I am sure it is well documented by now – we had a fairly active first couple of days. Everything pretty much happened according to plan. Long beat out through the Coromandel and Great Barrier Island, increasing breeze as we headed off on starboard. Lose all wind instruments just after dark the first night of the storm. Tack in a front to port and haul the mail southeast towards the westerly winds that lie to the south, all in a head-on wave pattern that was incredibly violent and wet.
On the way south is another transition of very little wind that we are currently smack in the middle of. The calm before the storm, so to speak.
In the bizarre department is the fact that four of the six boats are sitting here right next to each other, slatting in no breeze. Obviously our friends on Abu Dhabi had a tough first day. And CAMPER isn't too far off our radar, to the west looking to break through this breathless zone first.
That is the tactical take on things. Lets talk real life for a second.
We certainly had a scare or two in the first 24 hours of this leg, and to be honest the health and well-being is always top priority for this skipper. Long, long, long before any result in any race. So when Casey took to his bunk with a bum back and Thomas took a wave to the posterior that shot him across the cockpit like he was blasted out of a cannon, there were certainly decisions to be made and phone calls to make.
First off, the Volvo medical staff and our own Dr. Ruth McIlrath, Mike Cecchi and Bert Reid all were incredibly responsive. Dr. Ruth and Dr. Spike (Volvo) on the medical side and Mike and Bert on the PT and hopeful recovery side. We also have three trained medics on board and all had their hand in helping both of our fallen comrades. Michi, Rome and head doctor on board, Jono Swain, took it on.
First Casey. He was in the bunk and in pain pretty much hours after the start. He was simply moving a sail. Felt a pop. Couldn't move. Anti-inflammatory and pain meds immediately. He was hurting. Was it a disk or muscular? That was a big issue for us. A disk and we were likely heading to the Chatham Islands to unload him. Muscular we could hopefully deal with. The prognosis was unclear until a set of tests were done to him on board after about 48 hours. Essentially, the tests were to determine if it was a disk problem. Four simple aided activities with his legs and toes. If he screamed bloody terror from the pain, then it was most likely a disk. If he didn’t, it was most likely muscular.
No scream. Whew. Massive relief. So, time to get him better, and I am happy to report that he is standing next to me as I write and just did some minor stretching, and he was laughing at himself earlier. All a good sign.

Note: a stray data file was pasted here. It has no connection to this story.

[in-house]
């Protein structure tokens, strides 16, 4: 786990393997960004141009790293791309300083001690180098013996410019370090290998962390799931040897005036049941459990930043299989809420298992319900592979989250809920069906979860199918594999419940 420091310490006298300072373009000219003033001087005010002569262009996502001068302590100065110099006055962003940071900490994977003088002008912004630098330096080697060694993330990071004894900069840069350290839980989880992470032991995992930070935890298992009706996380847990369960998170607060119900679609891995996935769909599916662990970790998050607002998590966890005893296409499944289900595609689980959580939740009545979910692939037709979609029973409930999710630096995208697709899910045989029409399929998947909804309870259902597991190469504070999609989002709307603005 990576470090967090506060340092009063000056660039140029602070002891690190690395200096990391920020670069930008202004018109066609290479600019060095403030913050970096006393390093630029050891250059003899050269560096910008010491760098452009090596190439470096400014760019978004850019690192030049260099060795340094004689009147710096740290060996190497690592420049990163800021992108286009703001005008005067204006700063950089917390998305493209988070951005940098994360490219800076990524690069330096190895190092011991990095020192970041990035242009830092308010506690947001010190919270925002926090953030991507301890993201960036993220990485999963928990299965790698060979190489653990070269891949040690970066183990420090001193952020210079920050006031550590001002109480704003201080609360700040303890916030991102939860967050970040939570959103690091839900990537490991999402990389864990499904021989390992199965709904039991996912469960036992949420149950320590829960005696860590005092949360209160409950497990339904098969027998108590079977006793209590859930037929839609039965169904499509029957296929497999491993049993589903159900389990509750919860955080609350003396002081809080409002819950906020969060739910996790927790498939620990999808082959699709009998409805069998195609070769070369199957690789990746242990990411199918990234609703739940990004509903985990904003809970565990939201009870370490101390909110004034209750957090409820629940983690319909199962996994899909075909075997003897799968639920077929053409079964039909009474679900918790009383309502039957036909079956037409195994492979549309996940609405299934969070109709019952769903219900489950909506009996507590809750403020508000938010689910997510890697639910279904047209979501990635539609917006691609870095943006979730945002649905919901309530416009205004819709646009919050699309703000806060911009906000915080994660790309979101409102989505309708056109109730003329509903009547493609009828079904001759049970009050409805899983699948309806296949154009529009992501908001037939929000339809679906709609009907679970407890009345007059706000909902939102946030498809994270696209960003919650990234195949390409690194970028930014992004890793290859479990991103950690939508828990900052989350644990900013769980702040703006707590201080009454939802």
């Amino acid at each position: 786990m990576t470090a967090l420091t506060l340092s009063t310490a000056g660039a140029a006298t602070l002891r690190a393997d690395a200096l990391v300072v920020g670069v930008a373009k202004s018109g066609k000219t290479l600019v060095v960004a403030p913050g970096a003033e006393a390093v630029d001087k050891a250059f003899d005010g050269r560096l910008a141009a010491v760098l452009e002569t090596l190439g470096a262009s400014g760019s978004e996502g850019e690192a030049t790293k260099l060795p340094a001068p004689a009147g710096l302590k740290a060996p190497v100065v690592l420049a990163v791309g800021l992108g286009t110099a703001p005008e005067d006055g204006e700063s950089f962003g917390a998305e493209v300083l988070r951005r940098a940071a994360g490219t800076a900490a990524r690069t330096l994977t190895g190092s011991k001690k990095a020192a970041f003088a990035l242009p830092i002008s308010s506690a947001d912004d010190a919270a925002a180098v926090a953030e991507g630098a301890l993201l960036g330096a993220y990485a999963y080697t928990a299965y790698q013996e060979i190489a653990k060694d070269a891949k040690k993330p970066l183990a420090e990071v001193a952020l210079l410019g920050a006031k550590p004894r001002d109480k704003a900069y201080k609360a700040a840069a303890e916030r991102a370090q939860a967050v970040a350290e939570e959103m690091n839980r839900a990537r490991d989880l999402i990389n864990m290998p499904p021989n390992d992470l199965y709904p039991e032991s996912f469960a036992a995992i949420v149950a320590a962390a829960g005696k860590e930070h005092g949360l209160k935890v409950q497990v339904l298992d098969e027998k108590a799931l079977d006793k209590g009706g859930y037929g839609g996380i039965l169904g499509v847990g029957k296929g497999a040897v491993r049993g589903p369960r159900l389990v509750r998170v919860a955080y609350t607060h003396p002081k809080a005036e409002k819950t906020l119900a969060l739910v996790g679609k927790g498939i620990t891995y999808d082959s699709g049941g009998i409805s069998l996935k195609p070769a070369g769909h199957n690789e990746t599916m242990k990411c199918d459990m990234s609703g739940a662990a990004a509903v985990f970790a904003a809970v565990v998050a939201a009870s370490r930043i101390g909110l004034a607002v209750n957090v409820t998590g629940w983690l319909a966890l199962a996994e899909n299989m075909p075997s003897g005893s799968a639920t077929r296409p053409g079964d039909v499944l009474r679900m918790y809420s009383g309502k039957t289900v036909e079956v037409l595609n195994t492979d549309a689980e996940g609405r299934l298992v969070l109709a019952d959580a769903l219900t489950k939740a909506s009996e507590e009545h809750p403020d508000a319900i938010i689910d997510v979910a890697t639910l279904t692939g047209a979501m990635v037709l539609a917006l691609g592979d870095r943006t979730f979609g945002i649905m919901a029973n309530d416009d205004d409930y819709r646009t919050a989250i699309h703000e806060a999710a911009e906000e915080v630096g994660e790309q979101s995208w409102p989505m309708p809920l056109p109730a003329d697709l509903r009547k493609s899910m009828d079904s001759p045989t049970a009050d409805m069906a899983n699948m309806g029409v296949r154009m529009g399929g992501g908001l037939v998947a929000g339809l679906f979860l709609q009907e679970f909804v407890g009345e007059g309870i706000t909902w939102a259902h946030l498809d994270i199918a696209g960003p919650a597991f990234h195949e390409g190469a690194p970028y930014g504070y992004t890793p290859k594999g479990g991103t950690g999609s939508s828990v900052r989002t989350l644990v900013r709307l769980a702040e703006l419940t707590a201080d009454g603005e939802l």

Next Thomas. Not in order of seriousness but simply because his first initial T comes after C.
Thomas took a good shot to the shoulder courtesy of the leeward side of the cockpit. He was crumpled up as the wave washed away and was assisted back to the hatch where he couldn't move his right shoulder. Clearly dislocated. Clearly in pain. We got him to the media man bunk and made some calls. I'm no doctor so please don't quote me on all of this, but essentially he was left to rest and relax for a short bit, then left his bad wing hanging off the bunk to try and let the shoulder pop back in on its own. Next, led by Dr. Ruth, Jono slowly grabbed his elbow and eased his forearm to the side and voila! Shoulder popped right back into place. The look on his face was priceless. He shifted from sheer agony while it was happening to eyes wide open and speechless, essentially saying through telepathy that it worked. His shoulder looked like a real person’s shoulder again. Clearly with the toughness of a real hockey player, Thomas has made a fantastic recovery, and 24 hours later he was back on the wheel after the craziness died down. He is absolutely feeling better by the minute. No need for a Chatham Islands stop for him either.
We continue. And, we continue with the hope that our team will be whole again by the time we get into the big downwind breeze expected.
I have to admit it was quite a scare for the skipper of this vessel. The thought of having to drop one or two of the guys off someplace was very real for a time – to get both fixed and healthy if we couldn't do it ourselves. Then, the idea of continuing on without the safety net of the rest of the fleet is a bit daunting down here. The Southern Ocean is lonely enough even when surrounded by five of your racing compadres. To be way behind the fleet and left off the front needing to make up big miles would create a "go it alone" situation. And that is never very much fun.
It is all about the boys. The most important part of racing. Everything else is very much secondary compared to the health of the troops. Lets hope we have seen the last of injuries on this leg and for the rest of the lap around the planet for that matter. It's no fun for anyone.
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